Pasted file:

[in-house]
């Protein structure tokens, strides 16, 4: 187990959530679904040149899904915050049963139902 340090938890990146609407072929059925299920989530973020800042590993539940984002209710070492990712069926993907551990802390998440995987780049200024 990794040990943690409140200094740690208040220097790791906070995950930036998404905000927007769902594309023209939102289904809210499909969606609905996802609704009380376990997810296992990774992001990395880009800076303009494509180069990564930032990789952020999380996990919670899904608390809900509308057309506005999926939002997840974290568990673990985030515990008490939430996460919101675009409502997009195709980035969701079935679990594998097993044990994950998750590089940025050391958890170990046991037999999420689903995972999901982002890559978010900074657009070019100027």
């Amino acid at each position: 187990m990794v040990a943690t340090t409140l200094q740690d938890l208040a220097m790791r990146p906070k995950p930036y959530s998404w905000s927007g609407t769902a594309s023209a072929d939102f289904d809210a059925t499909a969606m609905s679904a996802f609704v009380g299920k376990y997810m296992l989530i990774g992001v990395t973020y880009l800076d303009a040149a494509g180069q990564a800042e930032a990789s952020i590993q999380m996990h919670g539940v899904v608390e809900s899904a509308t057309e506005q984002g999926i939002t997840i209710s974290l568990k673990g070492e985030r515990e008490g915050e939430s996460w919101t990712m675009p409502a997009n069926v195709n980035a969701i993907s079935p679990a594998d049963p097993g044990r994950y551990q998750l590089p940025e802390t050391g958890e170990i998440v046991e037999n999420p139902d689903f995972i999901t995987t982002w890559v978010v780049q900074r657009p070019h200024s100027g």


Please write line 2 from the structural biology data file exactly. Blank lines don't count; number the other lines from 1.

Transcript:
């Protein structure tokens, strides 16, 4: 187990959530679904040149899904915050049963139902 340090938890990146609407072929059925299920989530973020800042590993539940984002209710070492990712069926993907551990802390998440995987780049200024 990794040990943690409140200094740690208040220097790791906070995950930036998404905000927007769902594309023209939102289904809210499909969606609905996802609704009380376990997810296992990774992001990395880009800076303009494509180069990564930032990789952020999380996990919670899904608390809900509308057309506005999926939002997840974290568990673990985030515990008490939430996460919101675009409502997009195709980035969701079935679990594998097993044990994950998750590089940025050391958890170990046991037999999420689903995972999901982002890559978010900074657009070019100027």